Prove that an isolated sigularity of $\displaystyle f(z)$ cannot be a pole of $\displaystyle e^{f(z)}$.

I know the key is to prove that $\displaystyle f$and $\displaystyle e^f$have no common pole, but how??

Printable View

- Feb 1st 2010, 06:23 AMynjf and e^f have no common pole?
Prove that an isolated sigularity of $\displaystyle f(z)$ cannot be a pole of $\displaystyle e^{f(z)}$.

I know the key is to prove that $\displaystyle f$and $\displaystyle e^f$have no common pole, but how?? - Feb 1st 2010, 08:11 PMBruno J.
Hello! Here is an idea.

It is easy to see that this is true if $\displaystyle z_0$ is an essential or removable singularity of $\displaystyle f(z)$.

In the case of an $\displaystyle n$-th order pole, then I claim that $\displaystyle z_0$ is an essential singularity of $\displaystyle g(z)=e^{f(z)}$. Clearly it is not a regular point, so it suffices to show that $\displaystyle |g(z)|$ does not tend to infinity as $\displaystyle z \rightarrow z_0$. To do this, it suffices to show that every neighbourhood of $\displaystyle z_0$ contains points $\displaystyle \zeta$ such that $\displaystyle \mbox{Re } f(\zeta)<M$, for some fixed $\displaystyle M$. - Feb 1st 2010, 08:38 PMynj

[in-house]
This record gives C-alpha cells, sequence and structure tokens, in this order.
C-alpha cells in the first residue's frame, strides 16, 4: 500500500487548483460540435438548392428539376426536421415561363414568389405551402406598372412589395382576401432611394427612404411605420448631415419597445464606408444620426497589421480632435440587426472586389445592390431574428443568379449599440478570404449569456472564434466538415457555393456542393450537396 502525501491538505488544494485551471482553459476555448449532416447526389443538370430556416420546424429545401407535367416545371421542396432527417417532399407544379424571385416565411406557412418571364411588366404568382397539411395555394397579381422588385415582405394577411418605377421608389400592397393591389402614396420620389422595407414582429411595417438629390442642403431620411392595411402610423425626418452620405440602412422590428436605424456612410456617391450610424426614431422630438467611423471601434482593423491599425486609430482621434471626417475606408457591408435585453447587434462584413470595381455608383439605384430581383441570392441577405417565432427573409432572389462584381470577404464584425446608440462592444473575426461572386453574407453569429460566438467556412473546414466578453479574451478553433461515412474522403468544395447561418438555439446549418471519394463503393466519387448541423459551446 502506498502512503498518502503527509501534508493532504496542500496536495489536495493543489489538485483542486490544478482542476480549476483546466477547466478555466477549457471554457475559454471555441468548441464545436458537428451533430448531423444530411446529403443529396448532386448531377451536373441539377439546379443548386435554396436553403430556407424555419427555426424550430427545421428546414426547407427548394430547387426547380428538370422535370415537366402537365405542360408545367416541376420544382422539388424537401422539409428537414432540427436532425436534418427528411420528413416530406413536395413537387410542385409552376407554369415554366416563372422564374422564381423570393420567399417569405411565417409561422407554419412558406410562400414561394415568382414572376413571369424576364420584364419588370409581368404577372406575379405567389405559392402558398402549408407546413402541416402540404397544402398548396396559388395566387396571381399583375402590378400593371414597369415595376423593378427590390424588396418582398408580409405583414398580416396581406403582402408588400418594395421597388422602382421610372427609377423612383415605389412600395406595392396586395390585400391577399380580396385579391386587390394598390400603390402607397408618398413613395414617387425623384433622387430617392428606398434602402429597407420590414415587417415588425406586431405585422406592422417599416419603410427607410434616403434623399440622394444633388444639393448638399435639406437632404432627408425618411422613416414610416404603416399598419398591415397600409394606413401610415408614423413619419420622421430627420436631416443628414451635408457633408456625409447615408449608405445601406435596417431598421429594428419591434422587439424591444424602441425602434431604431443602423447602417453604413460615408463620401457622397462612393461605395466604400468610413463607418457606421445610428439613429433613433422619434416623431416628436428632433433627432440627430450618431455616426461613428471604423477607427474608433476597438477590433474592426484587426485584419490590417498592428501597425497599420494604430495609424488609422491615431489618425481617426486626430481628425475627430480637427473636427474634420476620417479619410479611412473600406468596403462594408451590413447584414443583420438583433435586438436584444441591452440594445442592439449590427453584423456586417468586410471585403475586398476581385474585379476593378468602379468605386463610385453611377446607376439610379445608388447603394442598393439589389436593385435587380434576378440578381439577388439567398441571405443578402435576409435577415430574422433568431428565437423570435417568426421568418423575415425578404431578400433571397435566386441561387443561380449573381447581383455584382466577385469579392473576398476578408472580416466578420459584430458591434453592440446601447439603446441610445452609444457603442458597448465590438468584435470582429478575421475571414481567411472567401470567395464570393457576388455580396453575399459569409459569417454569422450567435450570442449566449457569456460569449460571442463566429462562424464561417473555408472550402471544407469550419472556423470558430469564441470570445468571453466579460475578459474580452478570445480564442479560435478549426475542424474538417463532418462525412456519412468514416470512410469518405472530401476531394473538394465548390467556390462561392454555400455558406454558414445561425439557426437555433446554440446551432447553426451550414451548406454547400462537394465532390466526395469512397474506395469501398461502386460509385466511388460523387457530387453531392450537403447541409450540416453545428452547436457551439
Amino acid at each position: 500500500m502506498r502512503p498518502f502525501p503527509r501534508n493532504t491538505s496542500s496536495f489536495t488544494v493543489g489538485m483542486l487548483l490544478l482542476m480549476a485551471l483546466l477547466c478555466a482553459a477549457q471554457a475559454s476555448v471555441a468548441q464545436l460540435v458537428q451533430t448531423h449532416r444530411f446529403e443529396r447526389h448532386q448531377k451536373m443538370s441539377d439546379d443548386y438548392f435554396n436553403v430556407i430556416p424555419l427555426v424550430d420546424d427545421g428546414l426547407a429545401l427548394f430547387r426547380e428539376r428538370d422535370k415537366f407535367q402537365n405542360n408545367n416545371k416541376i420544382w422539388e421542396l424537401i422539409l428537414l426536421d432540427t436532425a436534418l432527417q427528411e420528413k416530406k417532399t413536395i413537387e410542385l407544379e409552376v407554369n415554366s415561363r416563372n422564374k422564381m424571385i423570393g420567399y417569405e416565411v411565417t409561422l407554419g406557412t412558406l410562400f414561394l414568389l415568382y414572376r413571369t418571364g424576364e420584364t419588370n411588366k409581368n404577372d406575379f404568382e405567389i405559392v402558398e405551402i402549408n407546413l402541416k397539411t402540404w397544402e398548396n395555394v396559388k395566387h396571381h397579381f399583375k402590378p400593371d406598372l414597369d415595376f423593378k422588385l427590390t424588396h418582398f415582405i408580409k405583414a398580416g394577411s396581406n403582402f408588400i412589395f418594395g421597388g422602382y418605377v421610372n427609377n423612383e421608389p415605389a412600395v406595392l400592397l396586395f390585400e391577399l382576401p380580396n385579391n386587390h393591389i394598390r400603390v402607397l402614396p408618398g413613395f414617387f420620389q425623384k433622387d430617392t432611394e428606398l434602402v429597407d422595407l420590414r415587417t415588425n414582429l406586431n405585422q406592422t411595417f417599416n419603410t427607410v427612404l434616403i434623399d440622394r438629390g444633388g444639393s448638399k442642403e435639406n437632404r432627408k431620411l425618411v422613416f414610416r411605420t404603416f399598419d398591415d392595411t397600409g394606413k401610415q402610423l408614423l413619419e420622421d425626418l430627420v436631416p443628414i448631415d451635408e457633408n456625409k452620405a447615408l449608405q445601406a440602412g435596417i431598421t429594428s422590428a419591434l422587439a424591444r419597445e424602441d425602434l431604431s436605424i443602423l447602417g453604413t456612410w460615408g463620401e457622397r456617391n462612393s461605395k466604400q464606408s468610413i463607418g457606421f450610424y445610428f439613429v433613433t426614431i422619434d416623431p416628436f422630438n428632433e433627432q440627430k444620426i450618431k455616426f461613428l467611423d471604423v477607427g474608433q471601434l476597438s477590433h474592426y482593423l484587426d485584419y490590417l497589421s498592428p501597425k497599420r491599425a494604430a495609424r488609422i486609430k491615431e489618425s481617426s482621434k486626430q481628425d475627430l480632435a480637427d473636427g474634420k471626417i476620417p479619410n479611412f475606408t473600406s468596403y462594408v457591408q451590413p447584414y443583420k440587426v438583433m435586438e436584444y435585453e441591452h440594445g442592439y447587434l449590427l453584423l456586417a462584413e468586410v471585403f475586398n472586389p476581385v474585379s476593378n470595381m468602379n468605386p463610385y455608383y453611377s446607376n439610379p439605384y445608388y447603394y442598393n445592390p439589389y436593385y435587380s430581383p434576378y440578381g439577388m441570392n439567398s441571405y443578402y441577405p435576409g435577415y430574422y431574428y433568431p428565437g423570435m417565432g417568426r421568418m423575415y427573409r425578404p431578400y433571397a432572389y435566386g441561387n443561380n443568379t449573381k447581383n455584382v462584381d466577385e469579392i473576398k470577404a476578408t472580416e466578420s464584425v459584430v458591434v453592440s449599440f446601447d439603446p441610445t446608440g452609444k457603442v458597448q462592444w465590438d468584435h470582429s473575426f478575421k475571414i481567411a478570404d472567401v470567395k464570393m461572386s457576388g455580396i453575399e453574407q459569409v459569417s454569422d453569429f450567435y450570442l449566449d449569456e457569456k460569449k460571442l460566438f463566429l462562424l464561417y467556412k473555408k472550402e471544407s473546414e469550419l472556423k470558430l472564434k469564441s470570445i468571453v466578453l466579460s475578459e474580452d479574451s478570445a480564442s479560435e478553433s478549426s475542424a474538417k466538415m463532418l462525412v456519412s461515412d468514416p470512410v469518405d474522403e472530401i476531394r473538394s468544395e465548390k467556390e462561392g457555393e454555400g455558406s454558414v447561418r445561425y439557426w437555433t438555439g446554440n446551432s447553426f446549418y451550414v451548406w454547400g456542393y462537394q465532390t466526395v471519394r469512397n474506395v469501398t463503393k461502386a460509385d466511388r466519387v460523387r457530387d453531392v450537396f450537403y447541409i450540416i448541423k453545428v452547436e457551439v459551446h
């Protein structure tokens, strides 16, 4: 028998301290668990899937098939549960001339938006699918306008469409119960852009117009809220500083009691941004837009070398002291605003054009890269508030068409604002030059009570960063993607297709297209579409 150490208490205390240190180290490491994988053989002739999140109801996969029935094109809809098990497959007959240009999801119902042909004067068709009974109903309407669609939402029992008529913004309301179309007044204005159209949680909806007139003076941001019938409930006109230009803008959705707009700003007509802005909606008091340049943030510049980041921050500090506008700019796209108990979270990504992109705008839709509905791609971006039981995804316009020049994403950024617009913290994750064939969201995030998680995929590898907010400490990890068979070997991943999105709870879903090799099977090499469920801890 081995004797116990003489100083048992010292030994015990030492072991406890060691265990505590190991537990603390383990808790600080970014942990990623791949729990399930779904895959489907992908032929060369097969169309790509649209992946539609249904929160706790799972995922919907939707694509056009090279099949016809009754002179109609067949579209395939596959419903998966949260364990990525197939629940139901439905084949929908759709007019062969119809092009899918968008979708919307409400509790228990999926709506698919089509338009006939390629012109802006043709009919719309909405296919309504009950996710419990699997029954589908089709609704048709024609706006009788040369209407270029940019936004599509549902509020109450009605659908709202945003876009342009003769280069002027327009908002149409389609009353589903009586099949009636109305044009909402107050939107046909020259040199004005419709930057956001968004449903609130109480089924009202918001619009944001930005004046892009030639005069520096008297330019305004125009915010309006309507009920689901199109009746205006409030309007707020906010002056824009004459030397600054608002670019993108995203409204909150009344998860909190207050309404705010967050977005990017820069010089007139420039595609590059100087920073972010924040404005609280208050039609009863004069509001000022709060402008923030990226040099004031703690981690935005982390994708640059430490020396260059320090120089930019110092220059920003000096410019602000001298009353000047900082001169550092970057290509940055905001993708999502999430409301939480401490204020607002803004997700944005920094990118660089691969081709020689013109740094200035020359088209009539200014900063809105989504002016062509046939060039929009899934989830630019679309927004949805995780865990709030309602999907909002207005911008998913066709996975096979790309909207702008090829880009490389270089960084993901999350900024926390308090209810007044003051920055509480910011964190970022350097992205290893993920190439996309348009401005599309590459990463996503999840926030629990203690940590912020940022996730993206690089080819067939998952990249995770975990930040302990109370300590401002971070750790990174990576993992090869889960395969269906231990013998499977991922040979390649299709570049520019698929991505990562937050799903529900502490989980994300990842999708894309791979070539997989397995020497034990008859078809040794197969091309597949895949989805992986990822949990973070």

- Mar 4th 2010, 09:03 PMBruno J.
Hi Ynj!

I know this is a really late answer but I had forgotten about this problem and I remembered it today and solved it. So here it is.

Let $\displaystyle f(z)$ have a pole at $\displaystyle z_0$. I claim that $\displaystyle g(z)=e^{f(z)}$ has an essential singularity at $\displaystyle z_0$.

The problem is solved if we can show that there exists a sequence $\displaystyle \{z_n\} \rightarrow z_0$ such that $\displaystyle |e^{f(z_n)}|$ is bounded as $\displaystyle n \rightarrow \infty$; this is because if $\displaystyle z_0$ were a pole of $\displaystyle g(z)$ then we would have $\displaystyle g(z_n)\rightarrow \infty$ as $\displaystyle n \rightarrow \infty$. This is equivalent to finding a sequence such that $\displaystyle \mbox{Re } f(z_n)$ remains bounded, since $\displaystyle |e^{x+iy}|=|e^x|$. Since we know that $\displaystyle |f(z_n)|$ necessarily blows up to infinity as as $\displaystyle n \rightarrow \infty$, it is the imaginary part which must become very big.

Consider $\displaystyle F(z)=\frac{1}{f(z)}$. This is clearly holomorphic at $\displaystyle z_0$ and $\displaystyle F(z_0)=0$. Let $\displaystyle N_1\supset N_2 \supset \dots$ be a sequence of bounded open neighbourhoods of $\displaystyle z_0$ whose intersection is $\displaystyle z_0$. Then $\displaystyle \{F(N_n)\}$ is a sequence of neighbourhoods of $\displaystyle 0$; in particular, each of the $\displaystyle F(N_n)$ is bounded, and thus $\displaystyle S_n=\{1/F(z) : z \in N_n\}$ is a sequence of neighbourhoods of infinity. So there are points of the imaginary axis in each of the $\displaystyle S_n$; pick $\displaystyle z_n \in N_n$ such that $\displaystyle 1/F(z) \in i\mathbb{R}$. Then the sequence $\displaystyle z_n$ converges to $\displaystyle z$ and $\displaystyle \mbox{Re } 1/F(z_n)=\mbox{Re } f(z_n) =0$. Thus $\displaystyle |e^{f(z_n)}|=1$ for $\displaystyle n \geq 1$ and we are done.